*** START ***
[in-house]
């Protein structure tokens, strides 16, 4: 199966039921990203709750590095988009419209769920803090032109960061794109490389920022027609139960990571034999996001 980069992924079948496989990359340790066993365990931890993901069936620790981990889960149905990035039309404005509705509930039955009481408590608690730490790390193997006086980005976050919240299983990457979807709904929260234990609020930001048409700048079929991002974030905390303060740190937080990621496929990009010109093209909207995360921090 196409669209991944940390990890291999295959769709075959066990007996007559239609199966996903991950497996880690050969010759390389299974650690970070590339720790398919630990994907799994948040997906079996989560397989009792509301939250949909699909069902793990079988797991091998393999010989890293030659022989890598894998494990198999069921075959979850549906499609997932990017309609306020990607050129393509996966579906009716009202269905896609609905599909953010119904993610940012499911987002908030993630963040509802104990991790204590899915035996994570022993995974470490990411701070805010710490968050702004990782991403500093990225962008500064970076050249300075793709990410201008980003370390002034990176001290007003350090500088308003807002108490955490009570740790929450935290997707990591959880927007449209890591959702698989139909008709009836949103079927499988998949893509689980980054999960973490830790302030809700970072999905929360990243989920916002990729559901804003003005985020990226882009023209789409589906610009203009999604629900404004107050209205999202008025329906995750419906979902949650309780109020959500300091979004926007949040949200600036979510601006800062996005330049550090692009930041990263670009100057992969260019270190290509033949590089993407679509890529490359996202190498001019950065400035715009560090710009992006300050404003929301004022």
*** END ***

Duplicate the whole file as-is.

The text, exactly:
[in-house]
């Protein structure tokens, strides 16, 4: 199966039921990203709750590095988009419209769920803090032109960061794109490389920022027609139960990571034999996001 980069992924079948496989990359340790066993365990931890993901069936620790981990889960149905990035039309404005509705509930039955009481408590608690730490790390193997006086980005976050919240299983990457979807709904929260234990609020930001048409700048079929991002974030905390303060740190937080990621496929990009010109093209909207995360921090 196409669209991944940390990890291999295959769709075959066990007996007559239609199966996903991950497996880690050969010759390389299974650690970070590339720790398919630990994907799994948040997906079996989560397989009792509301939250949909699909069902793990079988797991091998393999010989890293030659022989890598894998494990198999069921075959979850549906499609997932990017309609306020990607050129393509996966579906009716009202269905896609609905599909953010119904993610940012499911987002908030993630963040509802104990991790204590899915035996994570022993995974470490990411701070805010710490968050702004990782991403500093990225962008500064970076050249300075793709990410201008980003370390002034990176001290007003350090500088308003807002108490955490009570740790929450935290997707990591959880927007449209890591959702698989139909008709009836949103079927499988998949893509689980980054999960973490830790302030809700970072999905929360990243989920916002990729559901804003003005985020990226882009023209789409589906610009203009999604629900404004107050209205999202008025329906995750419906979902949650309780109020959500300091979004926007949040949200600036979510601006800062996005330049550090692009930041990263670009100057992969260019270190290509033949590089993407679509890529490359996202190498001019950065400035715009560090710009992006300050404003929301004022």